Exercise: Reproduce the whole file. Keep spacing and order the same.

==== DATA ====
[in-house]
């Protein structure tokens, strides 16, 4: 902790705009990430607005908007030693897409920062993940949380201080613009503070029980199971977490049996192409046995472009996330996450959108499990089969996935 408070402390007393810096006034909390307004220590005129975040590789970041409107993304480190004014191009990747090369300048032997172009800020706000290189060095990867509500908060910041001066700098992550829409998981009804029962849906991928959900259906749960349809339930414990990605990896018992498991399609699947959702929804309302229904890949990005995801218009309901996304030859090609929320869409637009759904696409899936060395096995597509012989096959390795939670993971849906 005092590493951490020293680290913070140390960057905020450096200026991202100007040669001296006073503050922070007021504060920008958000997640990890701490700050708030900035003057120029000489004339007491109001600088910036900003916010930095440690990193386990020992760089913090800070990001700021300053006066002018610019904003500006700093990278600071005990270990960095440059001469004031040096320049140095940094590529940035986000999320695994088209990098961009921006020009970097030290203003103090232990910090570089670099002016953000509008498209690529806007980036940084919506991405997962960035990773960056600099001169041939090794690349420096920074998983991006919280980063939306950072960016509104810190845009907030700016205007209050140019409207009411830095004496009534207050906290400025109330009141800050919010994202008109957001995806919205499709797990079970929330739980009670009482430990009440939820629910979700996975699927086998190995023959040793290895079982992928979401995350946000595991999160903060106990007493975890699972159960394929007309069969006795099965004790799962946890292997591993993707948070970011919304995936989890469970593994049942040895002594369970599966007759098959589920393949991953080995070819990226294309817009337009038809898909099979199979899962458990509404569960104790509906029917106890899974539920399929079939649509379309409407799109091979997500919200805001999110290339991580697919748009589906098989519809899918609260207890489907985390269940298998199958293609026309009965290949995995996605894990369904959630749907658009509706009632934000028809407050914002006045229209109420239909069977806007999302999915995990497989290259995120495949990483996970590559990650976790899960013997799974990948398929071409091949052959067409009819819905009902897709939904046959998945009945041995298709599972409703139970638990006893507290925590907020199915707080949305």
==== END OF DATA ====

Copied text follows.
[in-house]
């Protein structure tokens, strides 16, 4: 902790705009990430607005908007030693897409920062993940949380201080613009503070029980199971977490049996192409046995472009996330996450959108499990089969996935 408070402390007393810096006034909390307004220590005129975040590789970041409107993304480190004014191009990747090369300048032997172009800020706000290189060095990867509500908060910041001066700098992550829409998981009804029962849906991928959900259906749960349809339930414990990605990896018992498991399609699947959702929804309302229904890949990005995801218009309901996304030859090609929320869409637009759904696409899936060395096995597509012989096959390795939670993971849906 005092590493951490020293680290913070140390960057905020450096200026991202100007040669001296006073503050922070007021504060920008958000997640990890701490700050708030900035003057120029000489004339007491109001600088910036900003916010930095440690990193386990020992760089913090800070990001700021300053006066002018610019904003500006700093990278600071005990270990960095440059001469004031040096320049140095940094590529940035986000999320695994088209990098961009921006020009970097030290203003103090232990910090570089670099002016953000509008498209690529806007980036940084919506991405997962960035990773960056600099001169041939090794690349420096920074998983991006919280980063939306950072960016509104810190845009907030700016205007209050140019409207009411830095004496009534207050906290400025109330009141800050919010994202008109957001995806919205499709797990079970929330739980009670009482430990009440939820629910979700996975699927086998190995023959040793290895079982992928979401995350946000595991999160903060106990007493975890699972159960394929007309069969006795099965004790799962946890292997591993993707948070970011919304995936989890469970593994049942040895002594369970599966007759098959589920393949991953080995070819990226294309817009337009038809898909099979199979899962458990509404569960104790509906029917106890899974539920399929079939649509379309409407799109091979997500919200805001999110290339991580697919748009589906098989519809899918609260207890489907985390269940298998199958293609026309009965290949995995996605894990369904959630749907658009509706009632934000028809407050914002006045229209109420239909069977806007999302999915995990497989290259995120495949990483996970590559990650976790899960013997799974990948398929071409091949052959067409009819819905009902897709939904046959998945009945041995298709599972409703139970638990006893507290925590907020199915707080949305």